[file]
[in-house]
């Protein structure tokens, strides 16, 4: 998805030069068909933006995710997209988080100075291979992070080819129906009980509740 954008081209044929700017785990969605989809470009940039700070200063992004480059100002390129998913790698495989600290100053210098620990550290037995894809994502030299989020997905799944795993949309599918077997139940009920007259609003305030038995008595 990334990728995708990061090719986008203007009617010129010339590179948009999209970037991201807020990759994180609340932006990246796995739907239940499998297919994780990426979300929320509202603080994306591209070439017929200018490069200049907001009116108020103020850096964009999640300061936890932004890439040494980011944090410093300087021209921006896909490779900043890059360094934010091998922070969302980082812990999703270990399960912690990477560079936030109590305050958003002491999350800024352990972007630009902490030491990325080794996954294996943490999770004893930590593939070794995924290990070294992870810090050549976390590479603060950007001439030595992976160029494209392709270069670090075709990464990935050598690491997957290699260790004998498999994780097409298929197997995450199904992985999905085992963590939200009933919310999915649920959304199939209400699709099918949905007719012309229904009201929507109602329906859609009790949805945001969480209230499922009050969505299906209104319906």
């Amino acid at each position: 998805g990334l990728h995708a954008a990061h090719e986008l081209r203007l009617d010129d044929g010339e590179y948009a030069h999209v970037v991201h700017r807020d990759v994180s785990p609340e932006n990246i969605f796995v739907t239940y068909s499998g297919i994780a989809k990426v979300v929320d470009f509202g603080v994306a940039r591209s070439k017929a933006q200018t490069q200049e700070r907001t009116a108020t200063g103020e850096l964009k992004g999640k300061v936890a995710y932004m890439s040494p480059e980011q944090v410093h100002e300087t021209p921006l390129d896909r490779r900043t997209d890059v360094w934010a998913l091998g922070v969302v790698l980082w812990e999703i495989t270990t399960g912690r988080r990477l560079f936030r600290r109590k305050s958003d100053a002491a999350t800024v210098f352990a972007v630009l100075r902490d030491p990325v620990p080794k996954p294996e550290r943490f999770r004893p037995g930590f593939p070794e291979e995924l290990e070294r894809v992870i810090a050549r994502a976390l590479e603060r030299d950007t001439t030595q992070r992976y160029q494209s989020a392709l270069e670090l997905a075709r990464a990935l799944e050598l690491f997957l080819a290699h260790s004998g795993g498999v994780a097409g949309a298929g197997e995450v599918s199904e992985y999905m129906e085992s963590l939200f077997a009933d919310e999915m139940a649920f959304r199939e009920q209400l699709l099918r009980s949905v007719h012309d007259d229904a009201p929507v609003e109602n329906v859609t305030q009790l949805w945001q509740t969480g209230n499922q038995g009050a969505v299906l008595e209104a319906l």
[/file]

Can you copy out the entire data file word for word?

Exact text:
[in-house]
């Protein structure tokens, strides 16, 4: 998805030069068909933006995710997209988080100075291979992070080819129906009980509740 954008081209044929700017785990969605989809470009940039700070200063992004480059100002390129998913790698495989600290100053210098620990550290037995894809994502030299989020997905799944795993949309599918077997139940009920007259609003305030038995008595 990334990728995708990061090719986008203007009617010129010339590179948009999209970037991201807020990759994180609340932006990246796995739907239940499998297919994780990426979300929320509202603080994306591209070439017929200018490069200049907001009116108020103020850096964009999640300061936890932004890439040494980011944090410093300087021209921006896909490779900043890059360094934010091998922070969302980082812990999703270990399960912690990477560079936030109590305050958003002491999350800024352990972007630009902490030491990325080794996954294996943490999770004893930590593939070794995924290990070294992870810090050549976390590479603060950007001439030595992976160029494209392709270069670090075709990464990935050598690491997957290699260790004998498999994780097409298929197997995450199904992985999905085992963590939200009933919310999915649920959304199939209400699709099918949905007719012309229904009201929507109602329906859609009790949805945001969480209230499922009050969505299906209104319906």
């Amino acid at each position: 998805g990334l990728h995708a954008a990061h090719e986008l081209r203007l009617d010129d044929g010339e590179y948009a030069h999209v970037v991201h700017r807020d990759v994180s785990p609340e932006n990246i969605f796995v739907t239940y068909s499998g297919i994780a989809k990426v979300v929320d470009f509202g603080v994306a940039r591209s070439k017929a933006q200018t490069q200049e700070r907001t009116a108020t200063g103020e850096l964009k992004g999640k300061v936890a995710y932004m890439s040494p480059e980011q944090v410093h100002e300087t021209p921006l390129d896909r490779r900043t997209d890059v360094w934010a998913l091998g922070v969302v790698l980082w812990e999703i495989t270990t399960g912690r988080r990477l560079f936030r600290r109590k305050s958003d100053a002491a999350t800024v210098f352990a972007v630009l100075r902490d030491p990325v620990p080794k996954p294996e550290r943490f999770r004893p037995g930590f593939p070794e291979e995924l290990e070294r894809v992870i810090a050549r994502a976390l590479e603060r030299d950007t001439t030595q992070r992976y160029q494209s989020a392709l270069e670090l997905a075709r990464a990935l799944e050598l690491f997957l080819a290699h260790s004998g795993g498999v994780a097409g949309a298929g197997e995450v599918s199904e992985y999905m129906e085992s963590l939200f077997a009933d919310e999915m139940a649920f959304r199939e009920q209400l699709l099918r009980s949905v007719h012309d007259d229904a009201p929507v609003e109602n329906v859609t305030q009790l949805w945001q509740t969480g209230n499922q038995g009050a969505v299906l008595e209104a319906l």